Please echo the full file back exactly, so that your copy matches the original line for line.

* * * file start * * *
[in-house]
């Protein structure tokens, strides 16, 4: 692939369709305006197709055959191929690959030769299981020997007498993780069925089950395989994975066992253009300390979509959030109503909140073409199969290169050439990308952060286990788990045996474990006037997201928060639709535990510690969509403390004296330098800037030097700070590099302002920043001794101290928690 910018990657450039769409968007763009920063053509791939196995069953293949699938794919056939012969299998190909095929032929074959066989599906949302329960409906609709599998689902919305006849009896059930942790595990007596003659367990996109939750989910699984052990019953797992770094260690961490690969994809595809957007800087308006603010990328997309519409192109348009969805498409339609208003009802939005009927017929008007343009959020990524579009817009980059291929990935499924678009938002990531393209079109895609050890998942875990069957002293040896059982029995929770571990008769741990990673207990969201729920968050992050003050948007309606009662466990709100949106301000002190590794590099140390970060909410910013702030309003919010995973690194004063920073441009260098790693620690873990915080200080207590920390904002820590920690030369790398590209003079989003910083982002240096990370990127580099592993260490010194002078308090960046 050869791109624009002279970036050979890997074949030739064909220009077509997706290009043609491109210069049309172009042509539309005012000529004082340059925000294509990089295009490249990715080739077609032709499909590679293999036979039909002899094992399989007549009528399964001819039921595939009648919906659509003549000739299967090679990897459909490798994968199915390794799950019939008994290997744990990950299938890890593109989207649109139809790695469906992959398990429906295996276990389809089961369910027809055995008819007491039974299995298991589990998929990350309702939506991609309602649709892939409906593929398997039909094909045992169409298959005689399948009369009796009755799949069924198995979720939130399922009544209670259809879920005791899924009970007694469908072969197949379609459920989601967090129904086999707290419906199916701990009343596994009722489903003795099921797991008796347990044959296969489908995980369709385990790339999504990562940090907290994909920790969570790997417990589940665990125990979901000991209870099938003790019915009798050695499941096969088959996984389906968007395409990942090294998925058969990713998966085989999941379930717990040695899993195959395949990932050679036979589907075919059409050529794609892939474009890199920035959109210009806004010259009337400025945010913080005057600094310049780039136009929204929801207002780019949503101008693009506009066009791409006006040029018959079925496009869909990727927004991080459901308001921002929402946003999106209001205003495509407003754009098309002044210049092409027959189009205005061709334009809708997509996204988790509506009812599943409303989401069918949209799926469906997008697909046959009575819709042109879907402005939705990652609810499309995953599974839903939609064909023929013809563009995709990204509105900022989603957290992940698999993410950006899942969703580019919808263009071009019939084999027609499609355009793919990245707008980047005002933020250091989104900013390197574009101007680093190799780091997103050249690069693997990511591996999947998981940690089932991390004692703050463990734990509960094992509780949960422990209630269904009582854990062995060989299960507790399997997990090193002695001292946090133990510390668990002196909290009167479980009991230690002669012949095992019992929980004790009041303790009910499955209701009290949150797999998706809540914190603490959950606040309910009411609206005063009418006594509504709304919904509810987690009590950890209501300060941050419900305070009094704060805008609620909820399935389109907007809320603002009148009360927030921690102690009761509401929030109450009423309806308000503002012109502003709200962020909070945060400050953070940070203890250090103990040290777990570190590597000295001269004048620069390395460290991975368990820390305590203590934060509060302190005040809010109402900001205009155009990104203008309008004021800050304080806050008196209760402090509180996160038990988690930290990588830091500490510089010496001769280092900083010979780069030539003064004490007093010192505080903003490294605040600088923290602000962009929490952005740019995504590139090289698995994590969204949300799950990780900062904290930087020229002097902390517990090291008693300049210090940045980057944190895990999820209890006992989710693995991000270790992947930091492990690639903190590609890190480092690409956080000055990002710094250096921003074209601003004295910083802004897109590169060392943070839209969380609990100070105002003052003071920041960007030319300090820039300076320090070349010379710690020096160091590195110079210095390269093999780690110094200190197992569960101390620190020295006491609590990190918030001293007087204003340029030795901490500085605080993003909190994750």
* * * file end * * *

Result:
[in-house]
């Protein structure tokens, strides 16, 4: 692939369709305006197709055959191929690959030769299981020997007498993780069925089950395989994975066992253009300390979509959030109503909140073409199969290169050439990308952060286990788990045996474990006037997201928060639709535990510690969509403390004296330098800037030097700070590099302002920043001794101290928690 910018990657450039769409968007763009920063053509791939196995069953293949699938794919056939012969299998190909095929032929074959066989599906949302329960409906609709599998689902919305006849009896059930942790595990007596003659367990996109939750989910699984052990019953797992770094260690961490690969994809595809957007800087308006603010990328997309519409192109348009969805498409339609208003009802939005009927017929008007343009959020990524579009817009980059291929990935499924678009938002990531393209079109895609050890998942875990069957002293040896059982029995929770571990008769741990990673207990969201729920968050992050003050948007309606009662466990709100949106301000002190590794590099140390970060909410910013702030309003919010995973690194004063920073441009260098790693620690873990915080200080207590920390904002820590920690030369790398590209003079989003910083982002240096990370990127580099592993260490010194002078308090960046 050869791109624009002279970036050979890997074949030739064909220009077509997706290009043609491109210069049309172009042509539309005012000529004082340059925000294509990089295009490249990715080739077609032709499909590679293999036979039909002899094992399989007549009528399964001819039921595939009648919906659509003549000739299967090679990897459909490798994968199915390794799950019939008994290997744990990950299938890890593109989207649109139809790695469906992959398990429906295996276990389809089961369910027809055995008819007491039974299995298991589990998929990350309702939506991609309602649709892939409906593929398997039909094909045992169409298959005689399948009369009796009755799949069924198995979720939130399922009544209670259809879920005791899924009970007694469908072969197949379609459920989601967090129904086999707290419906199916701990009343596994009722489903003795099921797991008796347990044959296969489908995980369709385990790339999504990562940090907290994909920790969570790997417990589940665990125990979901000991209870099938003790019915009798050695499941096969088959996984389906968007395409990942090294998925058969990713998966085989999941379930717990040695899993195959395949990932050679036979589907075919059409050529794609892939474009890199920035959109210009806004010259009337400025945010913080005057600094310049780039136009929204929801207002780019949503101008693009506009066009791409006006040029018959079925496009869909990727927004991080459901308001921002929402946003999106209001205003495509407003754009098309002044210049092409027959189009205005061709334009809708997509996204988790509506009812599943409303989401069918949209799926469906997008697909046959009575819709042109879907402005939705990652609810499309995953599974839903939609064909023929013809563009995709990204509105900022989603957290992940698999993410950006899942969703580019919808263009071009019939084999027609499609355009793919990245707008980047005002933020250091989104900013390197574009101007680093190799780091997103050249690069693997990511591996999947998981940690089932991390004692703050463990734990509960094992509780949960422990209630269904009582854990062995060989299960507790399997997990090193002695001292946090133990510390668990002196909290009167479980009991230690002669012949095992019992929980004790009041303790009910499955209701009290949150797999998706809540914190603490959950606040309910009411609206005063009418006594509504709304919904509810987690009590950890209501300060941050419900305070009094704060805008609620909820399935389109907007809320603002009148009360927030921690102690009761509401929030109450009423309806308000503002012109502003709200962020909070945060400050953070940070203890250090103990040290777990570190590597000295001269004048620069390395460290991975368990820390305590203590934060509060302190005040809010109402900001205009155009990104203008309008004021800050304080806050008196209760402090509180996160038990988690930290990588830091500490510089010496001769280092900083010979780069030539003064004490007093010192505080903003490294605040600088923290602000962009929490952005740019995504590139090289698995994590969204949300799950990780900062904290930087020229002097902390517990090291008693300049210090940045980057944190895990999820209890006992989710693995991000270790992947930091492990690639903190590609890190480092690409956080000055990002710094250096921003074209601003004295910083802004897109590169060392943070839209969380609990100070105002003052003071920041960007030319300090820039300076320090070349010379710690020096160091590195110079210095390269093999780690110094200190197992569960101390620190020295006491609590990190918030001293007087204003340029030795901490500085605080993003909190994750």